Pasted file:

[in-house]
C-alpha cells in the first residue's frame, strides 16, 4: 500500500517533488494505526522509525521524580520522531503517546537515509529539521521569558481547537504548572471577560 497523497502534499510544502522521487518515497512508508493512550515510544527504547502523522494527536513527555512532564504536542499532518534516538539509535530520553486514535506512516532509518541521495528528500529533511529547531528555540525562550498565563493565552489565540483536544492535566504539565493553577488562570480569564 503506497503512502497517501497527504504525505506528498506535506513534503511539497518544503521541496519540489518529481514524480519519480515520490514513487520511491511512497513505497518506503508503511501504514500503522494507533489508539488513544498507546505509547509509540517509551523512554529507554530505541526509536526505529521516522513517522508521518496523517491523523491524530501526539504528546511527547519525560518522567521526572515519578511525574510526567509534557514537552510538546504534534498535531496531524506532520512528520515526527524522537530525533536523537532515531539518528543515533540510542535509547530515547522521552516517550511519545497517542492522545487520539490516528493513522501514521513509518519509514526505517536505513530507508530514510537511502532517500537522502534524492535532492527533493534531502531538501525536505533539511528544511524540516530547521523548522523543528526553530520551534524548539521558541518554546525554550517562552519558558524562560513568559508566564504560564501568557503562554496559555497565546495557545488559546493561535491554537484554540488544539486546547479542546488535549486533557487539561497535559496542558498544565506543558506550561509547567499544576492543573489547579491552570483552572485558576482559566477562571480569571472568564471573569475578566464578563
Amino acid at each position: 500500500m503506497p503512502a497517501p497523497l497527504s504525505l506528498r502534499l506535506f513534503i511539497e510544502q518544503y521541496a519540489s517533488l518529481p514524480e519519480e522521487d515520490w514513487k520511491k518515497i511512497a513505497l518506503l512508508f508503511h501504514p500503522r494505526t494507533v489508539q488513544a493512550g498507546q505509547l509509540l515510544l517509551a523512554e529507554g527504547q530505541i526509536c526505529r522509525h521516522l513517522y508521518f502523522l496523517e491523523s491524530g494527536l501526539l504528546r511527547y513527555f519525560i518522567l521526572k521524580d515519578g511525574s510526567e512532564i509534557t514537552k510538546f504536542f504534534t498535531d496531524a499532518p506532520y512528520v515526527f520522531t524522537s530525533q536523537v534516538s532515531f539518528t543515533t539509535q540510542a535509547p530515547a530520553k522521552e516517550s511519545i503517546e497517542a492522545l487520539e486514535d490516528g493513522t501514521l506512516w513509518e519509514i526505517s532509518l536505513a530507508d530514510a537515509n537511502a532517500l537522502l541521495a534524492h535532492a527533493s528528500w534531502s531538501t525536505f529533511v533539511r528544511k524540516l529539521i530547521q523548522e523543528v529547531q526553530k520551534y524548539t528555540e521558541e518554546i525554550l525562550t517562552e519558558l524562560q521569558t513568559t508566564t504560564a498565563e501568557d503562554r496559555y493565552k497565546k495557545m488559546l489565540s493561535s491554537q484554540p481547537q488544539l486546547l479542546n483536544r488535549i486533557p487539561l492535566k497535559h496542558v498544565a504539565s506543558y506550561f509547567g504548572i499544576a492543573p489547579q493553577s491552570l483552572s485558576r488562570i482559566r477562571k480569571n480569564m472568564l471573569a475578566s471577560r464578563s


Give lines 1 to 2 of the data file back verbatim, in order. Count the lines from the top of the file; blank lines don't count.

[in-house]
C-alpha cells in the first residue's frame, strides 16, 4: 500500500517533488494505526522509525521524580520522531503517546537515509529539521521569558481547537504548572471577560 497523497502534499510544502522521487518515497512508508493512550515510544527504547502523522494527536513527555512532564504536542499532518534516538539509535530520553486514535506512516532509518541521495528528500529533511529547531528555540525562550498565563493565552489565540483536544492535566504539565493553577488562570480569564 503506497503512502497517501497527504504525505506528498506535506513534503511539497518544503521541496519540489518529481514524480519519480515520490514513487520511491511512497513505497518506503508503511501504514500503522494507533489508539488513544498507546505509547509509540517509551523512554529507554530505541526509536526505529521516522513517522508521518496523517491523523491524530501526539504528546511527547519525560518522567521526572515519578511525574510526567509534557514537552510538546504534534498535531496531524506532520512528520515526527524522537530525533536523537532515531539518528543515533540510542535509547530515547522521552516517550511519545497517542492522545487520539490516528493513522501514521513509518519509514526505517536505513530507508530514510537511502532517500537522502534524492535532492527533493534531502531538501525536505533539511528544511524540516530547521523548522523543528526553530520551534524548539521558541518554546525554550517562552519558558524562560513568559508566564504560564501568557503562554496559555497565546495557545488559546493561535491554537484554540488544539486546547479542546488535549486533557487539561497535559496542558498544565506543558506550561509547567499544576492543573489547579491552570483552572485558576482559566477562571480569571472568564471573569475578566464578563